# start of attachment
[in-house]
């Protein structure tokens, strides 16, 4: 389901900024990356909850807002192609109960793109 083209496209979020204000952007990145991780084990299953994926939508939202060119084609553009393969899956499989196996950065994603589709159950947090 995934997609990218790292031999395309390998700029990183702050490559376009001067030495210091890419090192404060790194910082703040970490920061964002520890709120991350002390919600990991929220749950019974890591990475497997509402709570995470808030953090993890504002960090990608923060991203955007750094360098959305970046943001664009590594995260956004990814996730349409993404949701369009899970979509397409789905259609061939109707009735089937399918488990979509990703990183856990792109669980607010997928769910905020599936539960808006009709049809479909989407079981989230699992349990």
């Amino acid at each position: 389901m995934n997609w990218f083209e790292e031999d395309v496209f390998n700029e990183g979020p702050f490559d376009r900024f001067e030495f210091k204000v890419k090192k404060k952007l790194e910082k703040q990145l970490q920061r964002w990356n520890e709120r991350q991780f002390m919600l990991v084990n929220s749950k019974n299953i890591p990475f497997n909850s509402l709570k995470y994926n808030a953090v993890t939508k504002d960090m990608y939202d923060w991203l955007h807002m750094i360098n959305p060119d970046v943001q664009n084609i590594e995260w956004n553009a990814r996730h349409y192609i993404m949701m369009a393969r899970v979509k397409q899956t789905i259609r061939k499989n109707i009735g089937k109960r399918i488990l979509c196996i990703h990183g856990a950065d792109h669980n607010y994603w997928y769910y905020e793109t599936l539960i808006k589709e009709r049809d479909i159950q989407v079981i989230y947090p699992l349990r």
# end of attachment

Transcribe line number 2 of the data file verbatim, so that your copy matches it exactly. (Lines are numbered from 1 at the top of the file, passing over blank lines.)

């Protein structure tokens, strides 16, 4: 389901900024990356909850807002192609109960793109 083209496209979020204000952007990145991780084990299953994926939508939202060119084609553009393969899956499989196996950065994603589709159950947090 995934997609990218790292031999395309390998700029990183702050490559376009001067030495210091890419090192404060790194910082703040970490920061964002520890709120991350002390919600990991929220749950019974890591990475497997509402709570995470808030953090993890504002960090990608923060991203955007750094360098959305970046943001664009590594995260956004990814996730349409993404949701369009899970979509397409789905259609061939109707009735089937399918488990979509990703990183856990792109669980607010997928769910905020599936539960808006009709049809479909989407079981989230699992349990």